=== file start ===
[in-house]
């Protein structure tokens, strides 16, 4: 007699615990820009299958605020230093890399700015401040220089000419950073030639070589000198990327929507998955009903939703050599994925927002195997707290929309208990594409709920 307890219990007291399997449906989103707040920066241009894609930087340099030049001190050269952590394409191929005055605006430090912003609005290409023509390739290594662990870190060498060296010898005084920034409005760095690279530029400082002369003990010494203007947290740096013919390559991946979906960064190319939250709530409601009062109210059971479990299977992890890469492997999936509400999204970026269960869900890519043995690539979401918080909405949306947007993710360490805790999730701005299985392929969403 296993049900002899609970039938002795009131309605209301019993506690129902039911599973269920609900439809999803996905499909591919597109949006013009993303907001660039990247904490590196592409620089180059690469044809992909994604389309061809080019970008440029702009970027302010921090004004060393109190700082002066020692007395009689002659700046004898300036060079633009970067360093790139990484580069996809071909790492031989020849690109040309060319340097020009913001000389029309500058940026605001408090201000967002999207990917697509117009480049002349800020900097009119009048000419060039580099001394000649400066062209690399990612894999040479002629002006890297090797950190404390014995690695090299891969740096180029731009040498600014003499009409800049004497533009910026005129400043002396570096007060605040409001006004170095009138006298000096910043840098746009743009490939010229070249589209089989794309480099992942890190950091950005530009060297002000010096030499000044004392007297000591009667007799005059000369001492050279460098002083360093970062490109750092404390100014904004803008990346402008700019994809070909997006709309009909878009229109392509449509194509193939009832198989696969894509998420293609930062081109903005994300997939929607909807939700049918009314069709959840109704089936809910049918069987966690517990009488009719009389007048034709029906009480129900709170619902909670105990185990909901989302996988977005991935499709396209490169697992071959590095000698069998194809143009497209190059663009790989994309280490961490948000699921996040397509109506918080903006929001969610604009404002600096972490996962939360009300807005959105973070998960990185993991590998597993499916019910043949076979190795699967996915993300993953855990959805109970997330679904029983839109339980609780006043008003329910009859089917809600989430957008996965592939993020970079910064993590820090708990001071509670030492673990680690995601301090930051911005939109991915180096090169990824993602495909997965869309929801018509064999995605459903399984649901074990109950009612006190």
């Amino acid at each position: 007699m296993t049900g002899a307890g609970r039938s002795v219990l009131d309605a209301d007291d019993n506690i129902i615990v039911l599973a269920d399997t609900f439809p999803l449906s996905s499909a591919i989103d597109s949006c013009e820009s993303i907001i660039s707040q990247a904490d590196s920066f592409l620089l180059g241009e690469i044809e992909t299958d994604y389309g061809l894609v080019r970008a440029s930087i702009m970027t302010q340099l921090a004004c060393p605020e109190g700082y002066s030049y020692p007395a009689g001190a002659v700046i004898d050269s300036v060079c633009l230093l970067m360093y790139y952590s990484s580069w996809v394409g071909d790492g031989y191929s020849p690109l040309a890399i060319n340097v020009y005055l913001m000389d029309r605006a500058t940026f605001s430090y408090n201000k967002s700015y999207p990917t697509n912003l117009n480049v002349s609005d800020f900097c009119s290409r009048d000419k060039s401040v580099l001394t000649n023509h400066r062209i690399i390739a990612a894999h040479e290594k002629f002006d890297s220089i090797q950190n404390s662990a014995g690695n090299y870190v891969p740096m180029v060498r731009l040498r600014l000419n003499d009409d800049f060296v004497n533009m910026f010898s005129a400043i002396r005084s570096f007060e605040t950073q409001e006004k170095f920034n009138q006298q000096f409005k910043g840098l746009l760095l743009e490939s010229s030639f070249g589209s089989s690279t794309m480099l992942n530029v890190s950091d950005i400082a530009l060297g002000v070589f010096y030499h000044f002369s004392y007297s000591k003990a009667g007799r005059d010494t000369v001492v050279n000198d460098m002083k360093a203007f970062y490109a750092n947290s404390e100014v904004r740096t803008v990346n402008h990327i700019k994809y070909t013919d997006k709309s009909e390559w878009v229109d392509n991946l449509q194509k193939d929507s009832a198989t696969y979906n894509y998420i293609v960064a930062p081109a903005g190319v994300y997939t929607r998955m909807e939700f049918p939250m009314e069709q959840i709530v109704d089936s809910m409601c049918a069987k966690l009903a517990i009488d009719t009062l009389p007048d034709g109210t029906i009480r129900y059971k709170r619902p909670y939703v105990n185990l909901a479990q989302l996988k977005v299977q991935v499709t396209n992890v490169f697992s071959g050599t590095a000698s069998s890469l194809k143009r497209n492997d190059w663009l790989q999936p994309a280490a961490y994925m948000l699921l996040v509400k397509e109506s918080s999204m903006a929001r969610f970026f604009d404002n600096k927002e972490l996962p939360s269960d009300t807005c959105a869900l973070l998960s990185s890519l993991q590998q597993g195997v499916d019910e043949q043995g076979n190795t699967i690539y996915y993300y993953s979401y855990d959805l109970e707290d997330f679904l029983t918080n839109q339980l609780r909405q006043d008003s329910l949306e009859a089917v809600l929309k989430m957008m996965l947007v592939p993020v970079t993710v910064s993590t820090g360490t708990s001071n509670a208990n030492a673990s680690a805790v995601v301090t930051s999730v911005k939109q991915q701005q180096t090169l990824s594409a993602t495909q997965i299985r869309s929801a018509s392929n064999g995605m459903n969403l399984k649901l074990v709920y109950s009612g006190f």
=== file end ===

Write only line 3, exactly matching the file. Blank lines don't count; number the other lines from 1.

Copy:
């Amino acid at each position: 007699m296993t049900g002899a307890g609970r039938s002795v219990l009131d309605a209301d007291d019993n506690i129902i615990v039911l599973a269920d399997t609900f439809p999803l449906s996905s499909a591919i989103d597109s949006c013009e820009s993303i907001i660039s707040q990247a904490d590196s920066f592409l620089l180059g241009e690469i044809e992909t299958d994604y389309g061809l894609v080019r970008a440029s930087i702009m970027t302010q340099l921090a004004c060393p605020e109190g700082y002066s030049y020692p007395a009689g001190a002659v700046i004898d050269s300036v060079c633009l230093l970067m360093y790139y952590s990484s580069w996809v394409g071909d790492g031989y191929s020849p690109l040309a890399i060319n340097v020009y005055l913001m000389d029309r605006a500058t940026f605001s430090y408090n201000k967002s700015y999207p990917t697509n912003l117009n480049v002349s609005d800020f900097c009119s290409r009048d000419k060039s401040v580099l001394t000649n023509h400066r062209i690399i390739a990612a894999h040479e290594k002629f002006d890297s220089i090797q950190n404390s662990a014995g690695n090299y870190v891969p740096m180029v060498r731009l040498r600014l000419n003499d009409d800049f060296v004497n533009m910026f010898s005129a400043i002396r005084s570096f007060e605040t950073q409001e006004k170095f920034n009138q006298q000096f409005k910043g840098l746009l760095l743009e490939s010229s030639f070249g589209s089989s690279t794309m480099l992942n530029v890190s950091d950005i400082a530009l060297g002000v070589f010096y030499h000044f002369s004392y007297s000591k003990a009667g007799r005059d010494t000369v001492v050279n000198d460098m002083k360093a203007f970062y490109a750092n947290s404390e100014v904004r740096t803008v990346n402008h990327i700019k994809y070909t013919d997006k709309s009909e390559w878009v229109d392509n991946l449509q194509k193939d929507s009832a198989t696969y979906n894509y998420i293609v960064a930062p081109a903005g190319v994300y997939t929607r998955m909807e939700f049918p939250m009314e069709q959840i709530v109704d089936s809910m409601c049918a069987k966690l009903a517990i009488d009719t009062l009389p007048d034709g109210t029906i009480r129900y059971k709170r619902p909670y939703v105990n185990l909901a479990q989302l996988k977005v299977q991935v499709t396209n992890v490169f697992s071959g050599t590095a000698s069998s890469l194809k143009r497209n492997d190059w663009l790989q999936p994309a280490a961490y994925m948000l699921l996040v509400k397509e109506s918080s999204m903006a929001r969610f970026f604009d404002n600096k927002e972490l996962p939360s269960d009300t807005c959105a869900l973070l998960s990185s890519l993991q590998q597993g195997v499916d019910e043949q043995g076979n190795t699967i690539y996915y993300y993953s979401y855990d959805l109970e707290d997330f679904l029983t918080n839109q339980l609780r909405q006043d008003s329910l949306e009859a089917v809600l929309k989430m957008m996965l947007v592939p993020v970079t993710v910064s993590t820090g360490t708990s001071n509670a208990n030492a673990s680690a805790v995601v301090t930051s999730v911005k939109q991915q701005q180096t090169l990824s594409a993602t495909q997965i299985r869309s929801a018509s392929n064999g995605m459903n969403l399984k649901l074990v709920y109950s009612g006190f």